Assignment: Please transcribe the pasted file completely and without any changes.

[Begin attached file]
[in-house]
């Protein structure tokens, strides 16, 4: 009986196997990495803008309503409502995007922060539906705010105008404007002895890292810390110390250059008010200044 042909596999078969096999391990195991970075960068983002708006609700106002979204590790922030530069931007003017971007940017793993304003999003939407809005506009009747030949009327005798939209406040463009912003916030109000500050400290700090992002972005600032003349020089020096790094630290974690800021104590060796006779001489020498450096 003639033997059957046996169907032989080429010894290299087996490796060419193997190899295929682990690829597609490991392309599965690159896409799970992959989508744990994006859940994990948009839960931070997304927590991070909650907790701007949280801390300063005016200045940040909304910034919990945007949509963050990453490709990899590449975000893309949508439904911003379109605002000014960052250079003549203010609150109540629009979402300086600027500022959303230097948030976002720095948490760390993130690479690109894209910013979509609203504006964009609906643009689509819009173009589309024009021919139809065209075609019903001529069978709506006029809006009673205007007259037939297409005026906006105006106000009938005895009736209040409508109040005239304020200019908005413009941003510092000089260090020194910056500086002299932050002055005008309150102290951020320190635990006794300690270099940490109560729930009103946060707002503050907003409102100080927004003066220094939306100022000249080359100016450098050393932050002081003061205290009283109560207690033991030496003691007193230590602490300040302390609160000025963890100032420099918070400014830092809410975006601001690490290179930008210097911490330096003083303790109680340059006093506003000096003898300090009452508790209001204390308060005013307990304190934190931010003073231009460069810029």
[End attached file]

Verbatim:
[in-house]
């Protein structure tokens, strides 16, 4: 009986196997990495803008309503409502995007922060539906705010105008404007002895890292810390110390250059008010200044 042909596999078969096999391990195991970075960068983002708006609700106002979204590790922030530069931007003017971007940017793993304003999003939407809005506009009747030949009327005798939209406040463009912003916030109000500050400290700090992002972005600032003349020089020096790094630290974690800021104590060796006779001489020498450096 003639033997059957046996169907032989080429010894290299087996490796060419193997190899295929682990690829597609490991392309599965690159896409799970992959989508744990994006859940994990948009839960931070997304927590991070909650907790701007949280801390300063005016200045940040909304910034919990945007949509963050990453490709990899590449975000893309949508439904911003379109605002000014960052250079003549203010609150109540629009979402300086600027500022959303230097948030976002720095948490760390993130690479690109894209910013979509609203504006964009609906643009689509819009173009589309024009021919139809065209075609019903001529069978709506006029809006009673205007007259037939297409005026906006105006106000009938005895009736209040409508109040005239304020200019908005413009941003510092000089260090020194910056500086002299932050002055005008309150102290951020320190635990006794300690270099940490109560729930009103946060707002503050907003409102100080927004003066220094939306100022000249080359100016450098050393932050002081003061205290009283109560207690033991030496003691007193230590602490300040302390609160000025963890100032420099918070400014830092809410975006601001690490290179930008210097911490330096003083303790109680340059006093506003000096003898300090009452508790209001204390308060005013307990304190934190931010003073231009460069810029």